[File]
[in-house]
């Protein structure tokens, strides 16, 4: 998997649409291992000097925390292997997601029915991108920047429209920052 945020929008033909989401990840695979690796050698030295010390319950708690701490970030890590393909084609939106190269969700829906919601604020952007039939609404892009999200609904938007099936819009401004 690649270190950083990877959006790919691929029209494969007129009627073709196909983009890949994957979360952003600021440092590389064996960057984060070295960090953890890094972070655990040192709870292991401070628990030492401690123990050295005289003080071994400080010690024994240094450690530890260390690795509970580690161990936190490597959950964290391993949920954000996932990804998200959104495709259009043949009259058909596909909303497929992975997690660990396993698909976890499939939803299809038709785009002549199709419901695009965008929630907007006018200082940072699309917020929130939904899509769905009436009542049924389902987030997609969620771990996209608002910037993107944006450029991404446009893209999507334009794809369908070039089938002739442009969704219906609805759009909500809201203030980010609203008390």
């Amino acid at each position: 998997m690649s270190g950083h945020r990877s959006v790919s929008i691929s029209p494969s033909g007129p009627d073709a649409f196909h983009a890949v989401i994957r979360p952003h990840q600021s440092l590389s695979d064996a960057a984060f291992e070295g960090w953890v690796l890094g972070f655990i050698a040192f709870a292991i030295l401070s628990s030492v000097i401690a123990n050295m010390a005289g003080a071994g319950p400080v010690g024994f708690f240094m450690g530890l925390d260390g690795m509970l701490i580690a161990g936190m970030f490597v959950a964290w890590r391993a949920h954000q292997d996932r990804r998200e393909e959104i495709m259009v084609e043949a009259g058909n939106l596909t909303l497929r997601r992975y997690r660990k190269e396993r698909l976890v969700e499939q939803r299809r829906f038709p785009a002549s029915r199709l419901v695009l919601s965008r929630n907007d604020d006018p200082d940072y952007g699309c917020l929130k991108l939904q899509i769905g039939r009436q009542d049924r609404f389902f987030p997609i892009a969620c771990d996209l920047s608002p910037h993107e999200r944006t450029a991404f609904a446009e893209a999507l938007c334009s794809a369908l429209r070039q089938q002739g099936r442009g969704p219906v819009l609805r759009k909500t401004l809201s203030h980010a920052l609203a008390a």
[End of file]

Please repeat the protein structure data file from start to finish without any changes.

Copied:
[in-house]
């Protein structure tokens, strides 16, 4: 998997649409291992000097925390292997997601029915991108920047429209920052 945020929008033909989401990840695979690796050698030295010390319950708690701490970030890590393909084609939106190269969700829906919601604020952007039939609404892009999200609904938007099936819009401004 690649270190950083990877959006790919691929029209494969007129009627073709196909983009890949994957979360952003600021440092590389064996960057984060070295960090953890890094972070655990040192709870292991401070628990030492401690123990050295005289003080071994400080010690024994240094450690530890260390690795509970580690161990936190490597959950964290391993949920954000996932990804998200959104495709259009043949009259058909596909909303497929992975997690660990396993698909976890499939939803299809038709785009002549199709419901695009965008929630907007006018200082940072699309917020929130939904899509769905009436009542049924389902987030997609969620771990996209608002910037993107944006450029991404446009893209999507334009794809369908070039089938002739442009969704219906609805759009909500809201203030980010609203008390």
């Amino acid at each position: 998997m690649s270190g950083h945020r990877s959006v790919s929008i691929s029209p494969s033909g007129p009627d073709a649409f196909h983009a890949v989401i994957r979360p952003h990840q600021s440092l590389s695979d064996a960057a984060f291992e070295g960090w953890v690796l890094g972070f655990i050698a040192f709870a292991i030295l401070s628990s030492v000097i401690a123990n050295m010390a005289g003080a071994g319950p400080v010690g024994f708690f240094m450690g530890l925390d260390g690795m509970l701490i580690a161990g936190m970030f490597v959950a964290w890590r391993a949920h954000q292997d996932r990804r998200e393909e959104i495709m259009v084609e043949a009259g058909n939106l596909t909303l497929r997601r992975y997690r660990k190269e396993r698909l976890v969700e499939q939803r299809r829906f038709p785009a002549s029915r199709l419901v695009l919601s965008r929630n907007d604020d006018p200082d940072y952007g699309c917020l929130k991108l939904q899509i769905g039939r009436q009542d049924r609404f389902f987030p997609i892009a969620c771990d996209l920047s608002p910037h993107e999200r944006t450029a991404f609904a446009e893209a999507l938007c334009s794809a369908l429209r070039q089938q002739g099936r442009g969704p219906v819009l609805r759009k909500t401004l809201s203030h980010a920052l609203a008390a």